Mountain goats have distinctive beards and long, warm coats to protect them from cold temperatures and biting mountain winds. Their dazzling white coats provide good camouflage on the snowy heights. During the more moderate summer season goats shed this coat.
Female goats (called nannies) spend much of the year in herds with their young (called kids). These groups may include as many as 20 animals. Males (known as billies) usually live alone or with one or two other male goats. Both sexes boast beautiful pointed horns, and in mating season billies will sometimes use them to battle rivals for prospective mates.
In the spring, a nanny goat gives birth to one kid (sometimes two), which must be on its feet within minutes of arrival into its sparse mountain world. Mountain goats eat plants, grasses, mosses, and other alpine vegetation.
Psa 103:1 ESV – Of David. Bless the Lord , O my soul, and all that is within me, bless his holy name!
Psa 103:2 ESV – Bless the Lord , O my soul, and forget not all his benefits,
Psa 103:3 ESV – who forgives all your iniquity, who heals all your diseases,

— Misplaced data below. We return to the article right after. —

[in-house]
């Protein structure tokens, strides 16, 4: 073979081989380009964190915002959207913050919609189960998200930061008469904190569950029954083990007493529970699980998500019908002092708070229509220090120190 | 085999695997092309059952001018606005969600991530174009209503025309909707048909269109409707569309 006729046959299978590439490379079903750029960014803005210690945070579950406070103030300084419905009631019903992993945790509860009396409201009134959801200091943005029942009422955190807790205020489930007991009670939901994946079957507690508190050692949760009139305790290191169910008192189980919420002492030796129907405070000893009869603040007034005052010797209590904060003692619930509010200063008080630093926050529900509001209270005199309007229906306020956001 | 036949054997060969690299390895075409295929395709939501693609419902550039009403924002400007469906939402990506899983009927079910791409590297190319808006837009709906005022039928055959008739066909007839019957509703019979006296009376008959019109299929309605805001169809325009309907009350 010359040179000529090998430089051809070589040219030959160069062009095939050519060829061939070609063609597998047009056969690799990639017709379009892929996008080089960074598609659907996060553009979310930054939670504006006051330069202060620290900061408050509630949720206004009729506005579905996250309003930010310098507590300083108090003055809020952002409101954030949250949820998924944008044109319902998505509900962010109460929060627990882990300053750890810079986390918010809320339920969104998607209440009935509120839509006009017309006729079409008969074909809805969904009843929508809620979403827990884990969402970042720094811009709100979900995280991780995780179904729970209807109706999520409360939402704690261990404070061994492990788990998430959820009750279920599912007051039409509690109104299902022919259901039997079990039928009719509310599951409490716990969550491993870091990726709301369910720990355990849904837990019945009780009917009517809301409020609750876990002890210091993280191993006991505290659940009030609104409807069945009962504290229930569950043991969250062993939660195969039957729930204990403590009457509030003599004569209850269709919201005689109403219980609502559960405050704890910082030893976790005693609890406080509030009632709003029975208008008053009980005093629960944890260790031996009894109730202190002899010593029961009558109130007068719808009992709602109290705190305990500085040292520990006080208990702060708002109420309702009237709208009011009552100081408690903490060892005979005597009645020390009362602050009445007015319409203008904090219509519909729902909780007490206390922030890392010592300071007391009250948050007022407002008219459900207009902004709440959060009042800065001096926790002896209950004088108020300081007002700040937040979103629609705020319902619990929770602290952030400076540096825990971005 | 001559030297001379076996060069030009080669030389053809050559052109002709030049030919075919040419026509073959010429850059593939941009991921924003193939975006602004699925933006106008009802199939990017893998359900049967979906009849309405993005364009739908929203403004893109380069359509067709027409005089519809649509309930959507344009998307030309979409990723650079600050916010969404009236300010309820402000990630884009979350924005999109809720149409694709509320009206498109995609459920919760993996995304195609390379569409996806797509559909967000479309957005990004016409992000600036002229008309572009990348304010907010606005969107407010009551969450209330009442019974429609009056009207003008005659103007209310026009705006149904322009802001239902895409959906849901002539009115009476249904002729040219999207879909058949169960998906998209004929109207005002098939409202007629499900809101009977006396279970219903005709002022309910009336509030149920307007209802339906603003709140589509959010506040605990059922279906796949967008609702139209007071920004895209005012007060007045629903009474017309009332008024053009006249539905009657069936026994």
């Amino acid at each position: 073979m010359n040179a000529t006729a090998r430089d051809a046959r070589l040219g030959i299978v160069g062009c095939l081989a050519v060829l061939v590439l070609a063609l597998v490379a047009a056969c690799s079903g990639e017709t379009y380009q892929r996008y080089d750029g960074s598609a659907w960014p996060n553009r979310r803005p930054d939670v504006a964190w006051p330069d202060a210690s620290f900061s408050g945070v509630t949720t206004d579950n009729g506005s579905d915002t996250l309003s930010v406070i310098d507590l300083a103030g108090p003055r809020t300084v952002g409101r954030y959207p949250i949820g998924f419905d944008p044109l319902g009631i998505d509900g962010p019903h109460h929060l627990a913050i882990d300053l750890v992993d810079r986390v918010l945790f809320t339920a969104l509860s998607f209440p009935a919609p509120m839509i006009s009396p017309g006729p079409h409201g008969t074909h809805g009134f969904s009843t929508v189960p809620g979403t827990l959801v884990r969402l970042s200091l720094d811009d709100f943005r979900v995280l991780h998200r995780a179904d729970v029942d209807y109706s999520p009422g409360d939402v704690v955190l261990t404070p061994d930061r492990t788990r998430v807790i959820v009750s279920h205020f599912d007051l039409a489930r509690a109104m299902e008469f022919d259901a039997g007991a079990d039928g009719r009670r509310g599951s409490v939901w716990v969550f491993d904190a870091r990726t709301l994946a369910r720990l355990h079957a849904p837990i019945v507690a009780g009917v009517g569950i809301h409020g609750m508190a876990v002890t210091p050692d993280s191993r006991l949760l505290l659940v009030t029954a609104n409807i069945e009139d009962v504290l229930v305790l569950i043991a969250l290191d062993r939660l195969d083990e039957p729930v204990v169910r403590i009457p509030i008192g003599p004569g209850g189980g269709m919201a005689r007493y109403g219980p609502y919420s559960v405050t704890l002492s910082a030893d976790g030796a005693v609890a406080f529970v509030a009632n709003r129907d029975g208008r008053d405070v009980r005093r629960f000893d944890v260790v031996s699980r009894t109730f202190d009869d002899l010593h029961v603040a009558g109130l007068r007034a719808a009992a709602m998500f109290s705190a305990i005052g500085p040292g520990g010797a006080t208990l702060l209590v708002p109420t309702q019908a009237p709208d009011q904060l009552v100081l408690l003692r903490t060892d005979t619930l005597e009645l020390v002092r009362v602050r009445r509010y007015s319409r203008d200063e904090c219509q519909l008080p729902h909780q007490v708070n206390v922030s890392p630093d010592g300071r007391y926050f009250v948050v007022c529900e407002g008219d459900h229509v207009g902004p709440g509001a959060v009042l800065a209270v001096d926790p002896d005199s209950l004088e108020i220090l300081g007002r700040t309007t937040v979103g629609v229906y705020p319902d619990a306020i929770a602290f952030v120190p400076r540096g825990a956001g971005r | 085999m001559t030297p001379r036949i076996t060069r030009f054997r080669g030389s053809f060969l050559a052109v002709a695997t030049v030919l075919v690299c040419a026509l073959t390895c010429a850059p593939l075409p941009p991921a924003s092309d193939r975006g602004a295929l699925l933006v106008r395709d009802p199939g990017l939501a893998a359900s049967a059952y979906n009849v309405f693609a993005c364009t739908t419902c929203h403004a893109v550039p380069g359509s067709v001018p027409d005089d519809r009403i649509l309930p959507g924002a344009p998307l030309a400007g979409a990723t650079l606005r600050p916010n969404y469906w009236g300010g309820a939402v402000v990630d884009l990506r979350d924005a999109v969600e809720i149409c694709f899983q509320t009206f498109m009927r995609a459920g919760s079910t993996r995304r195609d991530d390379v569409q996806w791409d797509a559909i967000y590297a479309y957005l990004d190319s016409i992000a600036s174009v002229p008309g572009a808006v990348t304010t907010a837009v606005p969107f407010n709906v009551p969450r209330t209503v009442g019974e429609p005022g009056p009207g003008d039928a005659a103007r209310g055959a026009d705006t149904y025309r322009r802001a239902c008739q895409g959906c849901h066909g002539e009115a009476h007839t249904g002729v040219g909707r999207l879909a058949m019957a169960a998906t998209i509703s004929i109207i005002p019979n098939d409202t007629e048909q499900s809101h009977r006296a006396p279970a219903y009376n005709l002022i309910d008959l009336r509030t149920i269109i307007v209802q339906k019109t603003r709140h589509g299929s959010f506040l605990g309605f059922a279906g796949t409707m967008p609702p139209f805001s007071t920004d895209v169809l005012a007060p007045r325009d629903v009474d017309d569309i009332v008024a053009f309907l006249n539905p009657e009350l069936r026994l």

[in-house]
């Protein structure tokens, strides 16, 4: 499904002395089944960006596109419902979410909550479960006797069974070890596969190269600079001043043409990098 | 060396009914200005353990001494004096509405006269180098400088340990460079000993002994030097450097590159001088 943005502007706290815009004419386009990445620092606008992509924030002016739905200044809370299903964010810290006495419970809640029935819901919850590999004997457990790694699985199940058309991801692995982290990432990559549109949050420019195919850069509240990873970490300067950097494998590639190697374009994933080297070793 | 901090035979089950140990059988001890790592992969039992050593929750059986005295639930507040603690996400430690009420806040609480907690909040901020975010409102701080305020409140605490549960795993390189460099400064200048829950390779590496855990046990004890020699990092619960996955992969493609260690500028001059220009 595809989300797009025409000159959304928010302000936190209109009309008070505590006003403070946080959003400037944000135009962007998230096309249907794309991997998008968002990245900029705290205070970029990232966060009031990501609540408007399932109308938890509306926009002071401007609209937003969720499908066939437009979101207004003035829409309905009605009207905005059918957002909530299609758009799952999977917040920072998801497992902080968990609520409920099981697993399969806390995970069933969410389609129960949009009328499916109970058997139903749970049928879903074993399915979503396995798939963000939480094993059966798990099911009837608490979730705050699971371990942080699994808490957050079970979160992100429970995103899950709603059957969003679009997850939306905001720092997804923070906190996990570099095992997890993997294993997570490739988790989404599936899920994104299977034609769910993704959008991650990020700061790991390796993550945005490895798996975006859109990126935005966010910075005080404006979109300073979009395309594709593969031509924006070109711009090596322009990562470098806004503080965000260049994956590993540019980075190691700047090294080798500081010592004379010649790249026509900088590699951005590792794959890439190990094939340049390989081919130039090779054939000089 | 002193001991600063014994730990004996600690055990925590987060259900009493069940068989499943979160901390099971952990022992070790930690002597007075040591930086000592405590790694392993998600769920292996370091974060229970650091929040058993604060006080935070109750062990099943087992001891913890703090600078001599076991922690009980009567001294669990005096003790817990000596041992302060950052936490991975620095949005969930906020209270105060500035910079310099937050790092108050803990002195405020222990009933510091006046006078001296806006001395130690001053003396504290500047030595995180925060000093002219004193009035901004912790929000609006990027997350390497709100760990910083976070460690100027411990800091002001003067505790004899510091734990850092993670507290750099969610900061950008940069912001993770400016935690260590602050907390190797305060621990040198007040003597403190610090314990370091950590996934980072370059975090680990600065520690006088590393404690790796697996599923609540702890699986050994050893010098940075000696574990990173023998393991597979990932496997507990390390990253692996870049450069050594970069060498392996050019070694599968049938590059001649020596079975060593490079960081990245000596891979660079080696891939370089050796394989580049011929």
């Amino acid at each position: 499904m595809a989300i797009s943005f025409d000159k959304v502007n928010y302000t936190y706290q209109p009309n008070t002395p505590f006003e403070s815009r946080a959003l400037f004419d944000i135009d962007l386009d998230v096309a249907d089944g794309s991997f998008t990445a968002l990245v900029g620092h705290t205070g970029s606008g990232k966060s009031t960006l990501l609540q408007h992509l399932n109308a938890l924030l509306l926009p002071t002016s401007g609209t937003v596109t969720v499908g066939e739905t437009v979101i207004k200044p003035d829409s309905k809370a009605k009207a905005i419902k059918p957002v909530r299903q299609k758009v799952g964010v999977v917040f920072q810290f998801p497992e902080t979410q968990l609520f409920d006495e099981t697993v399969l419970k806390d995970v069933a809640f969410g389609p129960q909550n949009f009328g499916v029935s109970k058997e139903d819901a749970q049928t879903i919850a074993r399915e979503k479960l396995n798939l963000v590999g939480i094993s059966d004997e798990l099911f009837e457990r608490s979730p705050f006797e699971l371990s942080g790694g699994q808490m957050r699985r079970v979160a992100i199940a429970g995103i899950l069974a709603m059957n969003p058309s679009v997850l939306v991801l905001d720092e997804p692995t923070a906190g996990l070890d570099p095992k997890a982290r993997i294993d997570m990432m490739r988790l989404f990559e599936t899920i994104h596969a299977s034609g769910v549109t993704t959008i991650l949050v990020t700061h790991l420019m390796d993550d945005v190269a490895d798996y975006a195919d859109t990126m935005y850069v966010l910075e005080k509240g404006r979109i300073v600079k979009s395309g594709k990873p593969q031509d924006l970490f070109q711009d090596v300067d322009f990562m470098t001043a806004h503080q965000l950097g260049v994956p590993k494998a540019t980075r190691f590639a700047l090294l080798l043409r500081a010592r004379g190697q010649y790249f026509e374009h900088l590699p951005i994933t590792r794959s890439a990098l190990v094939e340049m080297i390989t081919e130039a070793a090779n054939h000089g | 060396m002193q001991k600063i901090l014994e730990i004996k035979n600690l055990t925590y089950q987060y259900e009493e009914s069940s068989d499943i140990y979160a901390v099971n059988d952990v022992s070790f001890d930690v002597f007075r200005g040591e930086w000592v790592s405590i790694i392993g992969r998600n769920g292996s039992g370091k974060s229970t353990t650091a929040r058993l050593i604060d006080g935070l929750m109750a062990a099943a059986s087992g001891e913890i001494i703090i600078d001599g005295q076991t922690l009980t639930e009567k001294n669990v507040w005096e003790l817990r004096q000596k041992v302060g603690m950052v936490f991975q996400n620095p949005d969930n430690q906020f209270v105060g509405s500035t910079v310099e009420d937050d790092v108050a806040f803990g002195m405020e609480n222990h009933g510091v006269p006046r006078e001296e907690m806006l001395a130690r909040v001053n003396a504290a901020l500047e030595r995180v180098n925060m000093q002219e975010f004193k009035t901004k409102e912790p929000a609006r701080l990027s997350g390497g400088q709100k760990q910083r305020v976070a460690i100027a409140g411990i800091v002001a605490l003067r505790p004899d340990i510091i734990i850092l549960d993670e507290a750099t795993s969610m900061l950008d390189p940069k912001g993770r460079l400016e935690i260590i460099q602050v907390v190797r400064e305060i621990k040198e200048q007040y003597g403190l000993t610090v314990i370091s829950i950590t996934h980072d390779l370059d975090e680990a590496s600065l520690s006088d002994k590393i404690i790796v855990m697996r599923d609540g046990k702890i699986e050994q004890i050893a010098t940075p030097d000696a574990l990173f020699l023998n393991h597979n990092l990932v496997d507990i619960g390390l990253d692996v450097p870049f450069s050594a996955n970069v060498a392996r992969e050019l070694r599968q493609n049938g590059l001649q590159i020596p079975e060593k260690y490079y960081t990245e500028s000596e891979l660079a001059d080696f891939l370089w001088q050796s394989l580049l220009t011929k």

Psa 103:4 ESV – who redeems your life from the pit, who crowns you with steadfast love and mercy,
Psa 103:5 ESV – who satisfies you with good so that your youth is renewed like the eagle’s.
Psa 103:6 ESV – The Lord works righteousness and justice for all who are oppressed.
Psa 103:7 ESV – He made known his ways to Moses, his acts to the people of Israel.
Psa 103:8 ESV – The Lord is merciful and gracious, slow to anger and abounding in steadfast love.
Psa 103:9 ESV – He will not always chide, nor will he keep his anger forever.
Psa 103:10 ESV – He does not deal with us according to our sins, nor repay us according to our iniquities.
Psa 103:11 ESV – For as high as the heavens are above the earth, so great is his steadfast love toward those who fear him;
Psa 103:12 ESV – as far as the east is from the west, so far does he remove our transgressions from us.
Psa 103:13 ESV – As a father shows compassion to his children, so the Lord shows compassion to those who fear him.
Psa 103:14 ESV – For he knows our frame; he remembers that we are dust.
Psa 103:15 ESV – As for man, his days are like grass; he flourishes like a flower of the field;
Psa 103:16 ESV – for the wind passes over it, and it is gone, and its place knows it no more.
Psa 103:17 ESV – But the steadfast love of the Lord is from everlasting to everlasting on those who fear him, and his righteousness to children’s children,
Psa 103:18 ESV – to those who keep his covenant and remember to do his commandments.
Psa 103:19 ESV – The Lord has established his throne in the heavens, and his kingdom rules over all.
Psa 103:20 ESV – Bless the Lord , O you his angels, you mighty ones who do his word, obeying the voice of his word!
Psa 103:21 ESV – Bless the Lord , all his hosts, his ministers, who do his will!
Psa 103:22 ESV – Bless the Lord , all his works, in all places of his dominion. Bless the Lord , O my soul!